If it's going to trigger them, don't send it
I’ve been reflecting on the classic question: “What advice would I give my younger self?”
There is an immediate topic that comes to mind: written communication.
While I’m technically a young Gen-Xer in the Oregon Trail Generation, in many ways I’m the older brother of millennials. I should have spoken up sooner. Everyone in my generation should have been talking about this more!
Back in the day when people wrote physical letters, there was a LOT more thought put into each word.
Now with texts, social media posts, DMs, comment threads, chat apps, emails, etc… it’s WAY too easy to press send.
Here is a simple principle I - and many others - have developed the hard way over the past few decades:
If it’s going to trigger them, don’t send it.
It really is that simple.
Instead, meet up with them in person, over a video call, or over the phone (in that order of preference).
This can be both for good things and bad things.
The more nerdy/scientific version of the principle is:
If it’s going to trigger their amygdala, don’t send it.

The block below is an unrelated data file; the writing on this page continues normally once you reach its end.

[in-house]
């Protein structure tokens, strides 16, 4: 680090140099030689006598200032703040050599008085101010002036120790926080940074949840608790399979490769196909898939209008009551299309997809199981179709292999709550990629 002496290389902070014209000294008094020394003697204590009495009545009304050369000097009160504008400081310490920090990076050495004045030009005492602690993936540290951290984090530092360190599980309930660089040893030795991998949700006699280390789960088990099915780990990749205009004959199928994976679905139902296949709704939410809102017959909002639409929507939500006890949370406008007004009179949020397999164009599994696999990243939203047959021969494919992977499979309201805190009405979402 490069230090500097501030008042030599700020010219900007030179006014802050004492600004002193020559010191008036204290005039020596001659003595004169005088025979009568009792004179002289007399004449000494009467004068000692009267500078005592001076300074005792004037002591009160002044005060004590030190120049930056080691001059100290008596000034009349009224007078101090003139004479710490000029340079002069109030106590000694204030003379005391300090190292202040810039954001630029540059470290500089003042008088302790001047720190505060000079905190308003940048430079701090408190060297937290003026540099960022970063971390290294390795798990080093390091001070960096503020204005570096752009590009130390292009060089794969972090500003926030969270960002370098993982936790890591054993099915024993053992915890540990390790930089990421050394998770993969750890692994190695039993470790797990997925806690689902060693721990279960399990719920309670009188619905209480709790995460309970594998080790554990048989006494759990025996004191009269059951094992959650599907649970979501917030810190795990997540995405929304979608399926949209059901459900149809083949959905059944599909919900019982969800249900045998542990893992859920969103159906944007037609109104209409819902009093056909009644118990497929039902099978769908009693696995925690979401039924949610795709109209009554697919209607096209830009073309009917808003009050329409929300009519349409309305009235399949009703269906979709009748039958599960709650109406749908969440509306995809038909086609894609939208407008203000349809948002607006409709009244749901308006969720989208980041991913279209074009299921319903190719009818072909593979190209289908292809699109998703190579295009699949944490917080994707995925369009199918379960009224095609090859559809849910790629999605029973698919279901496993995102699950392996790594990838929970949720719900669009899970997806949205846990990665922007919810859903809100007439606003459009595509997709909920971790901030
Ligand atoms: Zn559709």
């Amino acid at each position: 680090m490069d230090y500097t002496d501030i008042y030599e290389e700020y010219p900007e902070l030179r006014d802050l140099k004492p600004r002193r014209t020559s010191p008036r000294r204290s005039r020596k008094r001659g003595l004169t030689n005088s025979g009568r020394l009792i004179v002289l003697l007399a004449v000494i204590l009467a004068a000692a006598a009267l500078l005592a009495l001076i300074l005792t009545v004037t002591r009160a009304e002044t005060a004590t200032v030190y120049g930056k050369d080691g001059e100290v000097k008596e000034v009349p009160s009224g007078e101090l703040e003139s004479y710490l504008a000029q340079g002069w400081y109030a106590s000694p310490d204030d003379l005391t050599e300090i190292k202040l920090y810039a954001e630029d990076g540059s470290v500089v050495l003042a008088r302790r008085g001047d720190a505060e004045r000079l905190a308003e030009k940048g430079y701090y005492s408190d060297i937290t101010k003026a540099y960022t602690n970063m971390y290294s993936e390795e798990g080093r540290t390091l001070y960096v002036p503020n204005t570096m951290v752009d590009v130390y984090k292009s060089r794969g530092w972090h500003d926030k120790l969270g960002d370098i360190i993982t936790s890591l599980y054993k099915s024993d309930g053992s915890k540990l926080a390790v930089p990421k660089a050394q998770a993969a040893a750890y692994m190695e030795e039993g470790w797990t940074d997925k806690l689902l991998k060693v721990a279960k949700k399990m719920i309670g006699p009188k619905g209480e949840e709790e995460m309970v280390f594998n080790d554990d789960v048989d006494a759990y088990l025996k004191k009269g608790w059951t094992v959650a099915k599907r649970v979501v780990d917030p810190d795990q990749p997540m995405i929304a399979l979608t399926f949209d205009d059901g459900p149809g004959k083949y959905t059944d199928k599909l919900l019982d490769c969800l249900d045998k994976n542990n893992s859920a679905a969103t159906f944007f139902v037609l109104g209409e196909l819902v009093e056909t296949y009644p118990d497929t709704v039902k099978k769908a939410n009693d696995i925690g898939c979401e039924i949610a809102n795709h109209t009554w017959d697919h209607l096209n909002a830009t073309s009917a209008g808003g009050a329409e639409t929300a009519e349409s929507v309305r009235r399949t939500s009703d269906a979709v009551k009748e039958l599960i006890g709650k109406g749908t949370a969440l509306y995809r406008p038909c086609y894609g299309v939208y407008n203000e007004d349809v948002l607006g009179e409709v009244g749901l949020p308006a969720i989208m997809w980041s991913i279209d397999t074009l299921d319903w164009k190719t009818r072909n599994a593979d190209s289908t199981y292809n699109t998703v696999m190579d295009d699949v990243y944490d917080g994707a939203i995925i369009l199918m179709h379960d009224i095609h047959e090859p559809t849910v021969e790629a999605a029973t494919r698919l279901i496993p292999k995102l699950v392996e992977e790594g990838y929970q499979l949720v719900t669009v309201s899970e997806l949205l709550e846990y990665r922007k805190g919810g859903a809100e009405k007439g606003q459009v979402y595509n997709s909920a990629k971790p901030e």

The amygdala is the part of our brains that acts in the “formation and storage of memories associated with emotional events”.
(^^ highlighted in green)
Whether people are aware of it or not, all our past trauma (large or small), has an extremely powerful effect on our ability to be rational.
FYI: triggering stimuli hijack our amygdala
This response flow is important and helpful to understand:
In Daniel Goleman’s 1996 book Emotional Intelligence: Why It Can Matter More Than IQ, he coined the term Amygdala Hijack:
“The output of sense organs is first received by the thalamus. Part of the thalamus' stimuli goes directly to the amygdala or "emotional/irrational brain", while other parts are sent to the neocortex or "thinking/rational brain". If the amygdala perceives a match to the stimulus, i.e., if the record of experiences in the hippocampus tells the amygdala that it is a fight, flight or freeze situation, then the amygdala triggers the HPA (hypothalmic-pituitary-adrenal) axis and hijacks the rational brain. This emotional brain activity processes information milliseconds earlier than the rational brain, so in case of a match, the amygdala acts before any possible direction from the neocortex can be received. If, however, the amygdala does not find any match to the stimulus received with its recorded threatening situations, then it acts according to the directions received from the neocortex. When the amygdala perceives a threat, it can lead that person to react irrationally and destructively.”